The future of transportation is definitely electric, but there are still a few gear heads who can’t (or won’t) wrap their brains around the idea that electrified cars can be just as fast as their gas-guzzling, big-cube, V8 counterparts. Or, in many cases, much, much faster– at least in a straight drag race, that is. That’s why we’ve compiled this list of five furiously fast electrified machines.

So, sit back and enjoy the list. Feel free to like and share this collection of go-fast hybrids and EVs with the coal-rollers and petroleum pumpers in your life whenever you find it appropriate, and let us know if you think we missed any EVs and hybrids worth sharing. Enjoy!

Volvo Polestar 1 | 591HP + 738TQ

I’m seriously partial to Volvos, Saabs, and other forms of Swedish machinery. I have my reasons for that, of course– like Volvo’s contributions to human safety and emissions-control technologies, for example– but, for this exercise, assume I don’t. Assume that I am wholly indifferent to the Swedes and their history of progressive culture and corporate responsibility. Assume that I don’t care about any of that, and that I am All. About. The metal. Then, feast your eyes on the Volvo-engineered Polestar 1.

The Polestar 1 is packing a hybrid powertrain good for more than 700 lb-ft of tire-shredding, Earth-moving torque. Despite weighing some 5000 lbs., the big 2+2 hybrid can really move, as evidenced by its assault on the Goodwood Hillclimb last year. So, if you’re looking for a big, luxurious electrified coupe that won’t back down from a straight race against a V12 Mercedes or Ferrari FF, the subscription-only Polestar 1 is for you.

Koenigsegg Regera | 1500HP + 1475TQ

Built around a powerful, compact battery tunnel and a twin-turbocharged, ethanol-burning internal combustion engine, the plug-in hybrid Koenigsegg Regera is a car that defies almost all conventional motoring wisdom. No hybrid should be this fast, no V8 should be this clean, no Ev should be this good-looking, and– at nearly $2.5 million– no car should be this expensive.

Since its debut in 2016, the Koenigsegg Regera has been a hot seller– but, if you have the money, you can still call up Christian VonKoenigsegg and have his team of craftsmen build you one. Assuming you have a few million extra dollars taking up room in your sock drawer, or something. I wouldn’t know about that. What would know, is this: no one who’s bought one seems to have complained about the price.

Tesla Model S P100D | 588HP + 920TQ … at The Wheel

The home of Ludicrous Mode. The mother of all sleepers. The fastest thing with four doors. The original all-electric supercar slayer. The Tesla Model S P100D is a no-brainer for any list of vehicles that are clean, green, and mean.

It’s almost impossible to comprehend how, but even with all the hype surrounding the Model S’ off-the-line performance the Tesla is still seriously underrated. If you want to know just how underrated it is, check out this article from Road and Track, where a bone-stock P100D puts down more than 900 lb-ft of torque at the wheels. If you’ve ever spent time around a dyno, go pick your jaw up off the floor. We’ll wait.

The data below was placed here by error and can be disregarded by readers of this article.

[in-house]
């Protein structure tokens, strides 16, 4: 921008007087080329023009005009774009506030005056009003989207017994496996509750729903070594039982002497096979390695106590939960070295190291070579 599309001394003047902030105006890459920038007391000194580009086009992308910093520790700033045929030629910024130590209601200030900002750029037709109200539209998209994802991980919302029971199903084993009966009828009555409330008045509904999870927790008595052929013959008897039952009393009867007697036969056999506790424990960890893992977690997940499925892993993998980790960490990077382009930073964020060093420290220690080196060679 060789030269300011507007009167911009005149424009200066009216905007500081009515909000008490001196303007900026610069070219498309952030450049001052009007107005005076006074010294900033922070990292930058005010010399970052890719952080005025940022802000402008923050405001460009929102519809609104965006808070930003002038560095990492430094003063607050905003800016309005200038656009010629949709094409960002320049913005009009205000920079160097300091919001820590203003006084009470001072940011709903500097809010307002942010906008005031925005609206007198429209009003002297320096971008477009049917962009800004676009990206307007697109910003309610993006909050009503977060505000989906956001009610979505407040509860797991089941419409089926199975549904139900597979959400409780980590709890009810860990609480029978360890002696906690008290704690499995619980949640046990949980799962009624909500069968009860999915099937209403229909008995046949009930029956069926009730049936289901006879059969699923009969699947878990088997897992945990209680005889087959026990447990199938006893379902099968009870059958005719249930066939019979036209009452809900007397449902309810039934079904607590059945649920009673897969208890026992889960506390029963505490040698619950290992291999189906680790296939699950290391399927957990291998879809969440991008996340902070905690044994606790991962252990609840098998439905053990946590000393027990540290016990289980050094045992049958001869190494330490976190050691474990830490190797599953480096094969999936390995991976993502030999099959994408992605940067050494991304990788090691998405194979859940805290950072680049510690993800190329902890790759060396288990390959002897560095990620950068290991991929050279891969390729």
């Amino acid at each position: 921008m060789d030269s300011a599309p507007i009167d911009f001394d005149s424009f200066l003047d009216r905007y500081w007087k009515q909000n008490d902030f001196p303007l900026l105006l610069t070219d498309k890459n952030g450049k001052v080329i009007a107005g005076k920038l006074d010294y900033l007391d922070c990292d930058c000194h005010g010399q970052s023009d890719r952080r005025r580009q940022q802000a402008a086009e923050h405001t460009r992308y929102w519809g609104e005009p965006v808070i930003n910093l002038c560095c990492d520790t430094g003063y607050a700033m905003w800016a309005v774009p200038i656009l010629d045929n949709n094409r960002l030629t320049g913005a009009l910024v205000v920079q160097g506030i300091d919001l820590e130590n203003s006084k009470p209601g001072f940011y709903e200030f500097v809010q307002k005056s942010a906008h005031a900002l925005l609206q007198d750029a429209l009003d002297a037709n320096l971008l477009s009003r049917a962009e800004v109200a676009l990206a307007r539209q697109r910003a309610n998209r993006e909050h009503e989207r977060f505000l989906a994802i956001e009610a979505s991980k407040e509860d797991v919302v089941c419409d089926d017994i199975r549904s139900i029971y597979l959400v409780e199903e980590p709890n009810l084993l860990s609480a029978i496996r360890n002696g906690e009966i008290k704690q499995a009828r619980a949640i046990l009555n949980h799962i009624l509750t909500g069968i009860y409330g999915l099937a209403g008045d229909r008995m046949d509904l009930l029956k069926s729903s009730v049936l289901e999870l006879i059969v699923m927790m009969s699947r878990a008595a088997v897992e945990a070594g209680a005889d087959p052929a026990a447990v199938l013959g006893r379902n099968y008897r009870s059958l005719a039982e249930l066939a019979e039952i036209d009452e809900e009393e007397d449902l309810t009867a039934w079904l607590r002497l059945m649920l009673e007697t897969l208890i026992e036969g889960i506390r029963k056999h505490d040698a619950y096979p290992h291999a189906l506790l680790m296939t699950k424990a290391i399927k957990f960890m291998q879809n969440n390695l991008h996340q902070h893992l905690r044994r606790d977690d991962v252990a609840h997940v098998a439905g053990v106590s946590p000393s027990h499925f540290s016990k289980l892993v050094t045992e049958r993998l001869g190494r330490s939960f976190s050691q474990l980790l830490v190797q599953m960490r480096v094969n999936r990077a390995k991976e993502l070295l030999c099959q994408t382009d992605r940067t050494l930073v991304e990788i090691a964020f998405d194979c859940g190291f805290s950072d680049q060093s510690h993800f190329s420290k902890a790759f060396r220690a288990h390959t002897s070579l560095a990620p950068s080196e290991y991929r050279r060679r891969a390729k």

McLaren 750LT | 1035HP + 848TQ

The original McLaren F1 supercar redefined what road-going performance cars could and should be in the late 90s– and it didn’t stop there. The car went on to dominate sports car racing, as well, in the same trim and tune as the production version. Well, almost the same. See, the racing version of the McLaren wore special, low-drag, “long tail” bodywork that pushed its top speed to more than 250 MPH. Now, some twenty years later, there is a new long-tail McLaren supercar. This one’s electrified, and it’s a stunner!

The McLaren 750LT (for “long tail”) made its first public appearance at the last Geneva Motor Show, where crowds were shocked to learn that the combined horsepower output of the car’s V8 engine and powerful electric motors is well over the 1000HP mark and that the car featured McLaren’s classic, iconic three-across seating configuration, placing the driver front and center– literally!– in its design. This hybrid may be sold out, officially, but examples are just starting to reach dealers and customers, so I say you should get your checkbook ready!

BMW i8 Roadster | 369HP + 420TQ

The first time I saw a BMW i8 in the wild was on Chicago’s I90 on a gray, wintery morning. I remember the first time I saw a Chevy Volt and a Tesla Model S, too. Those electrified cars looked cool, of course. And, they stood out– to me, at least. But, above all, they just looked like cars. The i8 looked like the future, and it still does.

All of the praise that’s been heaped on the BMW i8 and its “Ultimate Driving Machine” dynamics is probably well-earned, and those are probably the things you should consider most heavily when you consider spending 150,000-odd dollars on a new coupe. Me? I’m shallow, and the BMW i8 Roadster looks like nothing else– and that is not good news for things that are not the i8.

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